Research by UKFraud.co.uk (www.ukfraud.co.uk) of over 50 UK and European Fraud consultants reveals an expectation from over 80% of those polled, that fraud will increase dramatically across the UK and the rest of Europe in 2012. The areas likely to be most affected include: insurance, merchants and retailers, telecoms, government departments and local authorities. The most common fraud activities are expected to be cybercrime, internal fraud, supply chain and procurement fraud. The only area where fraud is expected to remain stable or to fall is the credit card sector where recent aggressive anti-fraud measures have forced fraud levels to fall.
Unsurprisingly, the leading cause of the increase, highlighted by the research, is the current global economic outlook, as austerity bites deep into most European states alongside rising taxes and increasing unemployment. One of the more specific concerns in the UK, is the pressure on budgets of the state anti-fraud organisation the National Fraud Authority (NFA). Their own current estimate of UK fraud runs at GBP38bn, which is more than double the GBP 13bn projection in 2008. Many commentators expect an even bigger rise in the new year, when the latest figures are announced. It has also become a major concern to some respondents that the NFA has had to fight for their budget since being brought under the wing of the Home Office. And whilst some feel that government departments lack the commercial anti-fraud expertise to drive the fight against fraud forwards, the research suggests that the existence of the NFA means that the UK is seen by some as conceptually ‘ahead of the game’ across Europe.
One of the fastest growth areas of fraud is expected to be internal fraud, as employees are put on notice of potential redundancy or those disgruntled long term members of staff whose career advancement is placed on hold by budget cuts. The other major growth area is expected to be global cybercrime, not least as the UK government is seen as attempting to tackle this recently with the launch of the UK Cyber-Crime Strategy last month.
Commenting on the research, one of those surveyed Malcolm Gardner, Managing Director of Visionary Network said, “Quite simply the unusual combination of circumstances has created the ideal environment for a ‘perfect storm’ for global fraud growth. 2012 could well be remembered as the year of fraud and corruption”.
Bill Trueman, CEO of UKFraud.co.uk was keen to stress that there are options for the more adaptive organisations to avoid the impact of fraud. He commented “At the moment the international and domestic picture of increasing fraud most closely resembles a tidal surge. It is likely that despite all the organisation and effort to combat fraud, that the currently unprecedented frequency and scale will brand 2012 as the year when fraud risk was at its most pernicious. Rather than waiting for macro-economic or pan-European policy to take effect, individual and organisations are best to prepare and strengthen their own individual defences quickly and increasingly more comprehensively.”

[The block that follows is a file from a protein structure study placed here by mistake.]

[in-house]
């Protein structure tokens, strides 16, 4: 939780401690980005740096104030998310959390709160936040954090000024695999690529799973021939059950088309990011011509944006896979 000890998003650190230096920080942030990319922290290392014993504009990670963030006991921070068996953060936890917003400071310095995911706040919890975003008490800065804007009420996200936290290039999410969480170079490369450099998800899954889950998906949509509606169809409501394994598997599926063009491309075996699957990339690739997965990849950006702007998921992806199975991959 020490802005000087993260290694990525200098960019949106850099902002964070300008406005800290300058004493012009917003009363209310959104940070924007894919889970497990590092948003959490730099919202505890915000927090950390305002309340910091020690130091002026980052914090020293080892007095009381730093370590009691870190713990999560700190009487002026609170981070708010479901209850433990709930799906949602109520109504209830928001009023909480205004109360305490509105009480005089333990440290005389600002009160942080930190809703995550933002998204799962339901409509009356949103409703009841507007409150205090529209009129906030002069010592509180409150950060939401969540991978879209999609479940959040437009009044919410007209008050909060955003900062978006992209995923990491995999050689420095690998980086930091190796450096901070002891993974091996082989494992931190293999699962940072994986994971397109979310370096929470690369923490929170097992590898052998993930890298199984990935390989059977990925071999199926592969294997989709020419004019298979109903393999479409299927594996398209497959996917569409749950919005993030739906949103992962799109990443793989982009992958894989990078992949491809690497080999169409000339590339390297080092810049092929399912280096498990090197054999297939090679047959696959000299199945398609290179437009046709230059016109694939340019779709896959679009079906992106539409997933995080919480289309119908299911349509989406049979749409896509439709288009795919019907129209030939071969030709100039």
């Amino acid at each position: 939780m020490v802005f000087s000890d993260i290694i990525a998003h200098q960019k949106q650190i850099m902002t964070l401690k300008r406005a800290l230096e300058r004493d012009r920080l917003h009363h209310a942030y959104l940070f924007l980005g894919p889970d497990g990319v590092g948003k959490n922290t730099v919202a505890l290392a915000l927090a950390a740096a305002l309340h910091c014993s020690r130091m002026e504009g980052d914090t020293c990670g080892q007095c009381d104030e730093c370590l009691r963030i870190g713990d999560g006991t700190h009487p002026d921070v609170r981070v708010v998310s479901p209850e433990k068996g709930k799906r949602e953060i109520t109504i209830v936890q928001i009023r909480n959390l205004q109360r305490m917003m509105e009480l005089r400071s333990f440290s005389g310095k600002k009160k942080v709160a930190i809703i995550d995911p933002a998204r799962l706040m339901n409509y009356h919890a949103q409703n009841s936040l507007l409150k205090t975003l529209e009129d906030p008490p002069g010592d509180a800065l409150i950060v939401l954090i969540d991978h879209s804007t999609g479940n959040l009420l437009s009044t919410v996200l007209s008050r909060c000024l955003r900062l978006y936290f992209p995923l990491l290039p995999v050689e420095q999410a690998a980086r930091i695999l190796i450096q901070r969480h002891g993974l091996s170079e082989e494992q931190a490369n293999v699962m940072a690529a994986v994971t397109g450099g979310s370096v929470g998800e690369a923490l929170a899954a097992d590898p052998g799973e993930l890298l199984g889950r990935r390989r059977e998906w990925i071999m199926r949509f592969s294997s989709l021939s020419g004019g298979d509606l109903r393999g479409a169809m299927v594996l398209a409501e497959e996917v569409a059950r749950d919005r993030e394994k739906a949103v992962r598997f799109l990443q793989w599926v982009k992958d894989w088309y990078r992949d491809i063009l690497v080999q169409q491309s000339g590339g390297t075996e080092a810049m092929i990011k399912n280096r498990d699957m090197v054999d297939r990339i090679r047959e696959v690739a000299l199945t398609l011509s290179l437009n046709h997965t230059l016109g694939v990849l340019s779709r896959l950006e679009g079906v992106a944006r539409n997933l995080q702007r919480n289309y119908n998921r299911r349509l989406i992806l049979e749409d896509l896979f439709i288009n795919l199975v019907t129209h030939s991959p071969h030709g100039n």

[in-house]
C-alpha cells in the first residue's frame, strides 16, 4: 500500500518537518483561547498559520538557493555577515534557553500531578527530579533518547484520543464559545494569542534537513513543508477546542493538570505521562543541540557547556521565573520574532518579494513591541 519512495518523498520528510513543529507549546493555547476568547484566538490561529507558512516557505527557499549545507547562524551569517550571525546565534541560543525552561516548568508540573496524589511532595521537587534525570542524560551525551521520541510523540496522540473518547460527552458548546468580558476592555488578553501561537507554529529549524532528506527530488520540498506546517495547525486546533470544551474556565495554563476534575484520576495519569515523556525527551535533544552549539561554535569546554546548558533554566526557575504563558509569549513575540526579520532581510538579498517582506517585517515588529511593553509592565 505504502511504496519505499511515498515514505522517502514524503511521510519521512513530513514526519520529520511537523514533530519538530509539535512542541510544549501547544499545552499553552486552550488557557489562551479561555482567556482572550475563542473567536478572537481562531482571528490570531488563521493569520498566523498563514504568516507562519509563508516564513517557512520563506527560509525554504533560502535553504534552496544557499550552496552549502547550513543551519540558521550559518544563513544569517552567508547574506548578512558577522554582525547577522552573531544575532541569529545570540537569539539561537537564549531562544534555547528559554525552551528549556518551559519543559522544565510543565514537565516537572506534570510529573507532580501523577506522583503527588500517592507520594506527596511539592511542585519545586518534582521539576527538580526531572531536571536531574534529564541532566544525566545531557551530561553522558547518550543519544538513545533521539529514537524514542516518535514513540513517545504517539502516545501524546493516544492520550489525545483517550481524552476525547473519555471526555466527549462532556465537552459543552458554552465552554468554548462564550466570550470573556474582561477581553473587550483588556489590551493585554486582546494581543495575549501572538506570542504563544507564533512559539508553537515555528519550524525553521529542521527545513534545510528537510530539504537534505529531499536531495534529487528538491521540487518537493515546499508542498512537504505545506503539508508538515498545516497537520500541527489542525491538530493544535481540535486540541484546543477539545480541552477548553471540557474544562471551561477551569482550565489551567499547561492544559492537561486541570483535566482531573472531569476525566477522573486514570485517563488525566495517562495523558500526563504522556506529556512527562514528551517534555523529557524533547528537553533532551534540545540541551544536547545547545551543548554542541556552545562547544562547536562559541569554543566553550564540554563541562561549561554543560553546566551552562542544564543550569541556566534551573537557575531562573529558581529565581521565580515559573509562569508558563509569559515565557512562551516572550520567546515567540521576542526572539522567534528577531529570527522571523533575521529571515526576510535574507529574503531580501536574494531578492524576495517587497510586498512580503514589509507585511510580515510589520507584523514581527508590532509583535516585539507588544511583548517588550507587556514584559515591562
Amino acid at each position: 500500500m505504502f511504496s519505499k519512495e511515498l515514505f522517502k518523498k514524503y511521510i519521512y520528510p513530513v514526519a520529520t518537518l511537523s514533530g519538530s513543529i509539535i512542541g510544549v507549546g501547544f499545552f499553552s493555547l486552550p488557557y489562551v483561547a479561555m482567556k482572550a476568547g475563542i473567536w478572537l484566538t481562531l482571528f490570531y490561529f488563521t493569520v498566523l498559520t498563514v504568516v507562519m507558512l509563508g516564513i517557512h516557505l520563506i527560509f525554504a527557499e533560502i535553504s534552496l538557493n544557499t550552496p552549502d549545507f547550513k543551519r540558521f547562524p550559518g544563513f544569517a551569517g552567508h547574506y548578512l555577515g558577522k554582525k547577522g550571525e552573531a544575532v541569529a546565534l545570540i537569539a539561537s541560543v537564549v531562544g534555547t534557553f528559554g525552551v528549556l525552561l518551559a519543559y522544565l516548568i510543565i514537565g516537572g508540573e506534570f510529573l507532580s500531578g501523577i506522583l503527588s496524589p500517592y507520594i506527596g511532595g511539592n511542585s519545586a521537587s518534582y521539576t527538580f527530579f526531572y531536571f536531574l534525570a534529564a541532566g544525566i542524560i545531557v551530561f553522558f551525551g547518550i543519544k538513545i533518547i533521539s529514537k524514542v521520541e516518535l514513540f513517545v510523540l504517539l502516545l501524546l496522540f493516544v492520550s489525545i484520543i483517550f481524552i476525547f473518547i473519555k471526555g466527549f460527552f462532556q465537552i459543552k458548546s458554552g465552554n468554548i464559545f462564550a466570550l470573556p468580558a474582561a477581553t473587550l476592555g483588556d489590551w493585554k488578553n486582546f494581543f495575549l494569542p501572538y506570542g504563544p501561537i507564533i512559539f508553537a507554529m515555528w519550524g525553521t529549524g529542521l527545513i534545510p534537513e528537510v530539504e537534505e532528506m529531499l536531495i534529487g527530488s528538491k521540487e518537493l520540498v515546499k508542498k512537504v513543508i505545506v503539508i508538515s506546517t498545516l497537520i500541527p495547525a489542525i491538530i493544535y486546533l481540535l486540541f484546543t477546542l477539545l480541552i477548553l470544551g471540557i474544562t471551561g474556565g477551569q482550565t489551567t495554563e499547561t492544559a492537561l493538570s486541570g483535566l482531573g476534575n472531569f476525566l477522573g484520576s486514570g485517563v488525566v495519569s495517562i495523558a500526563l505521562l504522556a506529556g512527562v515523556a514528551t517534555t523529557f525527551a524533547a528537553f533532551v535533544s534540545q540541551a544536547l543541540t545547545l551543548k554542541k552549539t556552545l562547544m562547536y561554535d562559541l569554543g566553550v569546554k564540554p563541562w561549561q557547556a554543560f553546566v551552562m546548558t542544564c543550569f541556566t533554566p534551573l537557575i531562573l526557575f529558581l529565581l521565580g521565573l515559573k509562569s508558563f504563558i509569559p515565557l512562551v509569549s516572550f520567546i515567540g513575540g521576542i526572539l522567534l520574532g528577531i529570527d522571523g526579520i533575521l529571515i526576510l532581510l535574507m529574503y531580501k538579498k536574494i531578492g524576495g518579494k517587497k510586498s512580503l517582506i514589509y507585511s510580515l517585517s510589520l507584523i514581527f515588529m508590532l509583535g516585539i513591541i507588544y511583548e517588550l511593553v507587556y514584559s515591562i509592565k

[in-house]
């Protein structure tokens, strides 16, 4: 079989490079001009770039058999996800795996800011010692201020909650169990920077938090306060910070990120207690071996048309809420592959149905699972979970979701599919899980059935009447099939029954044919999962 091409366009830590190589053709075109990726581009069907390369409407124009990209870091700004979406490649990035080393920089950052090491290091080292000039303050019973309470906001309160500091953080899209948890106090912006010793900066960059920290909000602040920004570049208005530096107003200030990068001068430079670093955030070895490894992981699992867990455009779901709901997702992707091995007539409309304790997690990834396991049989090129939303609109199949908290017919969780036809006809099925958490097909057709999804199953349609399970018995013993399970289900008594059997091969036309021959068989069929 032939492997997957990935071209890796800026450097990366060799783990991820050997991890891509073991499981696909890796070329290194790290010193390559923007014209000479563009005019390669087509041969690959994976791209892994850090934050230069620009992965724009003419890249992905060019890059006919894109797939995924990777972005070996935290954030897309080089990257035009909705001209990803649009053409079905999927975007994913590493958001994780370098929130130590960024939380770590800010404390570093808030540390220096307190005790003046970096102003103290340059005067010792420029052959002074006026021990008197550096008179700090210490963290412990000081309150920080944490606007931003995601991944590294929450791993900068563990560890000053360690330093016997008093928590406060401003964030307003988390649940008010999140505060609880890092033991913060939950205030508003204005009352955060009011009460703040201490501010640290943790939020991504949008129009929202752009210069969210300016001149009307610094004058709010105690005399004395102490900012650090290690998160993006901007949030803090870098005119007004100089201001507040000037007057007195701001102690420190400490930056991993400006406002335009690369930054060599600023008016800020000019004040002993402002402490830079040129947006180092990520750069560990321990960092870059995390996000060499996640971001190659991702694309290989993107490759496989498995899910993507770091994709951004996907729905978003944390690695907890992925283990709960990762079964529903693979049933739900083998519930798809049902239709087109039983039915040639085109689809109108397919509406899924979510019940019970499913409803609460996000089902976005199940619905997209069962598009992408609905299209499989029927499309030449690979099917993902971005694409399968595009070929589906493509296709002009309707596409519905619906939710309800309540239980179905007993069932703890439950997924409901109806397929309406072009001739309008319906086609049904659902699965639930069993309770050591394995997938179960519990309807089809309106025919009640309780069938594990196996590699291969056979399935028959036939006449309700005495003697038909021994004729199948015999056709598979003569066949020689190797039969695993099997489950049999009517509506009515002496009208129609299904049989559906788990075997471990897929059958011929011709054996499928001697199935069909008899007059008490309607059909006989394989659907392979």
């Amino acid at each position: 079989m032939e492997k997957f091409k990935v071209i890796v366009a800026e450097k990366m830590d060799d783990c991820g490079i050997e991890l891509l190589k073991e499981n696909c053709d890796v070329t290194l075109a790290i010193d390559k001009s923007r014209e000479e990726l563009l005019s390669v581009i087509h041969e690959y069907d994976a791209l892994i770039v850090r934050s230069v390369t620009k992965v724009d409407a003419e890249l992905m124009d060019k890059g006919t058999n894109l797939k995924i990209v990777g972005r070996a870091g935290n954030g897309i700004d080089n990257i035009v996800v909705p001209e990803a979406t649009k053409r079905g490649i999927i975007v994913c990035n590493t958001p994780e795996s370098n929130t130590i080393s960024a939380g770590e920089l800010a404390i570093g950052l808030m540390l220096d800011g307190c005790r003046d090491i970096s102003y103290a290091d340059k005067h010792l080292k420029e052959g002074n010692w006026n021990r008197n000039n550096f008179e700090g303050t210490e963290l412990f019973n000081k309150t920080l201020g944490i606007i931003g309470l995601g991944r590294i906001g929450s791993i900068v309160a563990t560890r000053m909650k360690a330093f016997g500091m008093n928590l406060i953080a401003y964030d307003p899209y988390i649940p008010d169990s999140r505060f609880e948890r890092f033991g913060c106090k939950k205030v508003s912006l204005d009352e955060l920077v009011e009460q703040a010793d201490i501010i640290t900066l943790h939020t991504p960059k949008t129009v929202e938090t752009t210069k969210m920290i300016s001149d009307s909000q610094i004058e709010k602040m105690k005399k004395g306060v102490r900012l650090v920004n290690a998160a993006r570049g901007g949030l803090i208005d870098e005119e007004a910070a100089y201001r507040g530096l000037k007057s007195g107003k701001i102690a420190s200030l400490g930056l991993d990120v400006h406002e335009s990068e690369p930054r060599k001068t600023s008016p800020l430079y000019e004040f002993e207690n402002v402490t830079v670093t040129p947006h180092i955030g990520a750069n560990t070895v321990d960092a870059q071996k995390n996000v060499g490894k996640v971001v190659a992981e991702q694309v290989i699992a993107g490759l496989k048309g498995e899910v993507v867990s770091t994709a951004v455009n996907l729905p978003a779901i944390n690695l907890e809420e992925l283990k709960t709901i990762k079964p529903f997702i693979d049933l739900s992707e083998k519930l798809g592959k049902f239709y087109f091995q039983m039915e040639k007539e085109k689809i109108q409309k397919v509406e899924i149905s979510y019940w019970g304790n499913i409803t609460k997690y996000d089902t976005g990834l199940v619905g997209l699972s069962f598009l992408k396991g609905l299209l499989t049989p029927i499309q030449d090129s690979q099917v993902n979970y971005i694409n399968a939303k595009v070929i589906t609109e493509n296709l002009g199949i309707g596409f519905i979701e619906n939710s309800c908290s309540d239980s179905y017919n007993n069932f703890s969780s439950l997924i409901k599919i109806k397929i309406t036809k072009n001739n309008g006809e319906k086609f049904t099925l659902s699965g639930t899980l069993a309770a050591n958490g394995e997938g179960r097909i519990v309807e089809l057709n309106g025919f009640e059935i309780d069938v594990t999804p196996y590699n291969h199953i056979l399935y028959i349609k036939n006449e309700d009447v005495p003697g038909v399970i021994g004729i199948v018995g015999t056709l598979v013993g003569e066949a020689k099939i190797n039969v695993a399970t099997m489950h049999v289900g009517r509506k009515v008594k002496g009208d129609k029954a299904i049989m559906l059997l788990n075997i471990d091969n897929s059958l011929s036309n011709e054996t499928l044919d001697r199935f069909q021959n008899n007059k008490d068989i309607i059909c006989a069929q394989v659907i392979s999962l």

To help organisations prepare UKFraud.co.uk believes that the most useful steps that can be taken include:
1. Ensure that your IT people understand the technical risks and they know how to protect your business from attacks, theft of customer information and infiltration. Customer details and payment details are the most ‘at risk’ data; and that access security is the most important to the police.
2. Remember though that with the best systems in the world, one of the weakest points of vulnerability is always the people using the systems, as they can easily be mis-led or conned. Ensure that customers have strong advice and warnings of the dangers. Also make sure that staff cannot access sensitive areas of your systems without proper controls and whatever they do is stored and available for audit. Make sure, when recruiting, that the bad-eggs that can get into the fabric of organisations are properly screened out before you are at risk by employing them.
3. Look at your processes for weaknesses. These include: paper that need not be used, access to unnecessary customer data, who can access what and why people may need to access such details. Ensure that people have what they need to do their jobs, but no more.
4. Make sure that your anti-fraud efforts are not just ‘after the event’ investigation-led. Ensure that you set deterrents and prevention. You should consider deploying early detection processes, systems, solutions and technology and that when you see a problem you take action to fix it properly and permanently.
5. And finally, if you employ a fraud specialist, make sure that they have the ability to take action and change the business for the better. Those seeking more in-depth advice on fraud can write to UKFraud.co.uk’s helpdesk at firstname.lastname@example.org